My family has a longstanding tradition of making large batches of Fish House Punch and aging it for a year or more. As many in this community will know, a key component of this punch is peach brandy. Not the sugary peach-flavored stuff, but a spirit made by distilling peach mash and aging it in barrels. For quite some time there was simply no getting this stuff. It was an extinct spirit. Someone like @Splificator can explain far better than I just how and why this came to be, but in brief I gather that distilling peaches before the fruit spoiled once was one of the best ways to convert this crop into money, and that a combination of modern packing, shipping and supply chain management changed these economics.
In the last decade or so, however, a few examples of barrel-aged real peach brandy have cropped up on the market. I am aware of two: Dutch’s Spirits Peach Brandy, which is no longer in production, and Kuchan Peach Brandy, which I believe is still made but appears to be sold out at the present time. Both had/have extremely limited distribution and were/are rather pricey.
There are a few things I’d be interested to know about peach brandy back in its heyday, primarily (1) how long it was aged, (2) whether it was aged in new charred oak barrels, and (3) whether the pits were crushed along with the fruit and included in the mash. My assumptions have been that these answers are (1) not very, (2) yes, and (3) yes. But I’d love to hear from someone with more definitive knowledge and information. As to the modern iterations, I know Dutch’s did not incorporate the pits and I’m pretty sure Kuchan doesn’t either.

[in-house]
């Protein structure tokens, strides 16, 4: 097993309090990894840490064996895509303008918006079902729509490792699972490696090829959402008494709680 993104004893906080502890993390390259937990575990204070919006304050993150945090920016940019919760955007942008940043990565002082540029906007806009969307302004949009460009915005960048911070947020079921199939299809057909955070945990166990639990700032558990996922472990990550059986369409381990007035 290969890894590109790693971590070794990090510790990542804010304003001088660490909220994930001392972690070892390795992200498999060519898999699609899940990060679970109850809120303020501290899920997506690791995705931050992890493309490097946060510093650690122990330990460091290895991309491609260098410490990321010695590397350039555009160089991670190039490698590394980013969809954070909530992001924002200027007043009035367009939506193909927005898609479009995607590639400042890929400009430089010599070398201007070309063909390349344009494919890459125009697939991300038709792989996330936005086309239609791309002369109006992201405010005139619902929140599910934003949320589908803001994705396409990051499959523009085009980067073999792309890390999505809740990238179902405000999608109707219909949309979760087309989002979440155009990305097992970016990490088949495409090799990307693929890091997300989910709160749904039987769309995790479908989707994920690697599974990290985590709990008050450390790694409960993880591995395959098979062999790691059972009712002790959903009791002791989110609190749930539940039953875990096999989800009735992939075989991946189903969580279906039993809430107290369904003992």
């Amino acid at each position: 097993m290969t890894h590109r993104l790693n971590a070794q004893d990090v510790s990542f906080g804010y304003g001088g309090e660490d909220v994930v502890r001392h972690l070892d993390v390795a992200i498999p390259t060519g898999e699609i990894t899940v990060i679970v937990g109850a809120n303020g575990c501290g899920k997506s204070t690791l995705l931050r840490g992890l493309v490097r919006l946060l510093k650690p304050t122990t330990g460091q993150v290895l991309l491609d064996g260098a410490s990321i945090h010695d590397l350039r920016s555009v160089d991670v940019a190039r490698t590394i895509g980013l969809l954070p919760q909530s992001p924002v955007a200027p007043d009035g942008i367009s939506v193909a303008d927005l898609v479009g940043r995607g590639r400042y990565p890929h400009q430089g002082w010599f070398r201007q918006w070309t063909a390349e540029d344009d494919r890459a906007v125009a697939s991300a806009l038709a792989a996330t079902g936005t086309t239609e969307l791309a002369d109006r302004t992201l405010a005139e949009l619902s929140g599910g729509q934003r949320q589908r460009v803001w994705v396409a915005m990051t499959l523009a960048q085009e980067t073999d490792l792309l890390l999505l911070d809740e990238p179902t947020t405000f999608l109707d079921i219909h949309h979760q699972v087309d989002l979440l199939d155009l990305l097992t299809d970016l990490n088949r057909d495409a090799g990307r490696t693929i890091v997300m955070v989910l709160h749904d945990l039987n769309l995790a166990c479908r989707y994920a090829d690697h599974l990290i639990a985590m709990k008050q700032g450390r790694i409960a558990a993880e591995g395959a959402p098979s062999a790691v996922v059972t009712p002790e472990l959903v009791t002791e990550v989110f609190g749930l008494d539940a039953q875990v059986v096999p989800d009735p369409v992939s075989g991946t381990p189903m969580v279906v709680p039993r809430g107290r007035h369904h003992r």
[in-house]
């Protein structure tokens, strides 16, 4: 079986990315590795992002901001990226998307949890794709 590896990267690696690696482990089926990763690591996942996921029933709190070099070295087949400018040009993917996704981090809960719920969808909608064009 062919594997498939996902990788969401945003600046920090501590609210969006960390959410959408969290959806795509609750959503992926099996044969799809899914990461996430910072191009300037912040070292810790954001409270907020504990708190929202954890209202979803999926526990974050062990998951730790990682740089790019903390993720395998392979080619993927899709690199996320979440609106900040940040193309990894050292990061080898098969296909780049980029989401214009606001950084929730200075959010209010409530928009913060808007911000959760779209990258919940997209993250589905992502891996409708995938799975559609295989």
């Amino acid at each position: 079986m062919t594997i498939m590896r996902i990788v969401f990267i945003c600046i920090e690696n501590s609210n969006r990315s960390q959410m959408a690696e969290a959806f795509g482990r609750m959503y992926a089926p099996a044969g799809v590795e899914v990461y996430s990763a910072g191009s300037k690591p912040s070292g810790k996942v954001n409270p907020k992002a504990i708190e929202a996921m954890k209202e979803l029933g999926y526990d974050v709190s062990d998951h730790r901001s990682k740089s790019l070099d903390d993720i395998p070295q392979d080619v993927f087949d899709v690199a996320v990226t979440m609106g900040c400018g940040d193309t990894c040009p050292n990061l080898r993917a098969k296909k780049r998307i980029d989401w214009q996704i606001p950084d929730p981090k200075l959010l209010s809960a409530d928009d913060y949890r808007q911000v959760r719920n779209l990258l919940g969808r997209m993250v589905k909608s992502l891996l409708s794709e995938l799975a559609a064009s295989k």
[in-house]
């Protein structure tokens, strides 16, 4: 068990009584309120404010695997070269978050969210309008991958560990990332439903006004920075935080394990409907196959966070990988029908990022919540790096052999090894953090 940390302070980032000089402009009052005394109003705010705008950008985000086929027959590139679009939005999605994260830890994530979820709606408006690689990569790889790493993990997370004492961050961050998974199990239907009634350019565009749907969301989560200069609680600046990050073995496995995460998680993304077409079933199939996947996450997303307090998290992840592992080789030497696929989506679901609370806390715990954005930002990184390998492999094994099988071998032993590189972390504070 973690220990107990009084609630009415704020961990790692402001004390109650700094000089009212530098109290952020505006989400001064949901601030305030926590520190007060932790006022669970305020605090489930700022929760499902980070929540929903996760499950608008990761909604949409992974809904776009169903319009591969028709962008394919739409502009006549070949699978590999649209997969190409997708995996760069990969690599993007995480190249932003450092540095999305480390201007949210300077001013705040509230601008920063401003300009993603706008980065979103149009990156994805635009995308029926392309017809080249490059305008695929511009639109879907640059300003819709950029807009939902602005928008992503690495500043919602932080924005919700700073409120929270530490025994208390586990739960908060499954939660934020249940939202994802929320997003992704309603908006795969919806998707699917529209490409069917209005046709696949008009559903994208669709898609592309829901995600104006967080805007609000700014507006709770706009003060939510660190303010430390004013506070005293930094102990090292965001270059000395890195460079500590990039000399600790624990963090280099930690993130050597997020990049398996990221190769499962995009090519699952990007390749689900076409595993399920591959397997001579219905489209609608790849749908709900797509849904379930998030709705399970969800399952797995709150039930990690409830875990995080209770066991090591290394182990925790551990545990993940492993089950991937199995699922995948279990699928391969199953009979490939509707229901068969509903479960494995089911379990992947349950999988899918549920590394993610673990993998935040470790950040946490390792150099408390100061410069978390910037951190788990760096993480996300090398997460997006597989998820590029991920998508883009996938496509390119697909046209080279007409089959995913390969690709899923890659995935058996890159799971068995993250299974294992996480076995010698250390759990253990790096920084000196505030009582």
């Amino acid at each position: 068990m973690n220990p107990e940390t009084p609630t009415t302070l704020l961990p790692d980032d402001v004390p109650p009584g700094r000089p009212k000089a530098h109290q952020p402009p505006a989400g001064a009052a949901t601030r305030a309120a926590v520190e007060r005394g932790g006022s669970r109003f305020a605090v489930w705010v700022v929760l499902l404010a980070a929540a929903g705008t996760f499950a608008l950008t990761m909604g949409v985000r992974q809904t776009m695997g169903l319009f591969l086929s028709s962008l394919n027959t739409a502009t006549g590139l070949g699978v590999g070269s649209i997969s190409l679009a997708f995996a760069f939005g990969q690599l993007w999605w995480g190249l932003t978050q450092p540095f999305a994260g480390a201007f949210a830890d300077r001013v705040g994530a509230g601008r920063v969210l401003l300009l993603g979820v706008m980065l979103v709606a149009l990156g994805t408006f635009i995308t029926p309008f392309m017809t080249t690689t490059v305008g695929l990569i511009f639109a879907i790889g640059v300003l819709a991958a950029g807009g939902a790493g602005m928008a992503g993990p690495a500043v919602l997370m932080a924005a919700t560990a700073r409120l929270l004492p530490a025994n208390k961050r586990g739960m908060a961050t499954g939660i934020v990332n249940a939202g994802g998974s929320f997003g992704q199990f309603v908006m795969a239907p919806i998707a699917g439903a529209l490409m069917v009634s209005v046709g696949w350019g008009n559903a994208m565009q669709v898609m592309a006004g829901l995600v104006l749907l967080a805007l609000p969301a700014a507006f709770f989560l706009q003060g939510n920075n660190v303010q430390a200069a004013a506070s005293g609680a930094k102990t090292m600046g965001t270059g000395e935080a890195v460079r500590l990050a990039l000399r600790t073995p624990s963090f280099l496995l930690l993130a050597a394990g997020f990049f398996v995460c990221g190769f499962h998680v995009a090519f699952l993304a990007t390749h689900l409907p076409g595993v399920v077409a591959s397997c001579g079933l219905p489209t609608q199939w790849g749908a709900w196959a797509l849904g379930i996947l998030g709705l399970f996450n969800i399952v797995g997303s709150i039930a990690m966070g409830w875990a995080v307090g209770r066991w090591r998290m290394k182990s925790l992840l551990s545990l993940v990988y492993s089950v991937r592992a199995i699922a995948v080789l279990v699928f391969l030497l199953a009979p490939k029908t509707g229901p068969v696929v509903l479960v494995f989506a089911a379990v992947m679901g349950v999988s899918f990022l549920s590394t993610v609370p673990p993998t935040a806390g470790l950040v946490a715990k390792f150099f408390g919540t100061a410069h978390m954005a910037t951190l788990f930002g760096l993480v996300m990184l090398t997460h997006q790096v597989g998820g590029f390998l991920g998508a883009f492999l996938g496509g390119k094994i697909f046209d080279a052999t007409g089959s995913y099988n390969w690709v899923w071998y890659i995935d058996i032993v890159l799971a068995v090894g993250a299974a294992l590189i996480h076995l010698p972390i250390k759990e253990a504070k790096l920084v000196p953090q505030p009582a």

In the meantime, the search is on for an appropriate substitute – in my case, for one that would work in Fish House Punch, but the occasional julep wouldn’t go amiss either. Thus far the best I have been able to come up with is to use Dave Arnold’s “justino” process by blending dried peaches, pectinase enzyme and Laird’s bonded apple brandy in a high speed blender, then clarifying it using the Spinzall centrifuge, after which I add a touch of Nardini Grappa alla Mandorla to get some “peach pit funk” in there. This results in a product that has peach character combined with aspects of a barrel-aged fruit brandy, and works very well in Fish House Punch. I can’t say that it tastes much like Dutch’s or Kuchan, neither of which tastes like the other and neither of which particularly tastes like peaches, but it’s what I’ve got to work with. And maybe it’s closer to the historical product. Who knows? Not me.
I’d be interested to hear from others with thoughts or experience to contribute on the subject of barrel-aged peach brandy, its characteristics, uses, potential workarounds and substitutes, and the likelihood that it might make another reappearance on the market.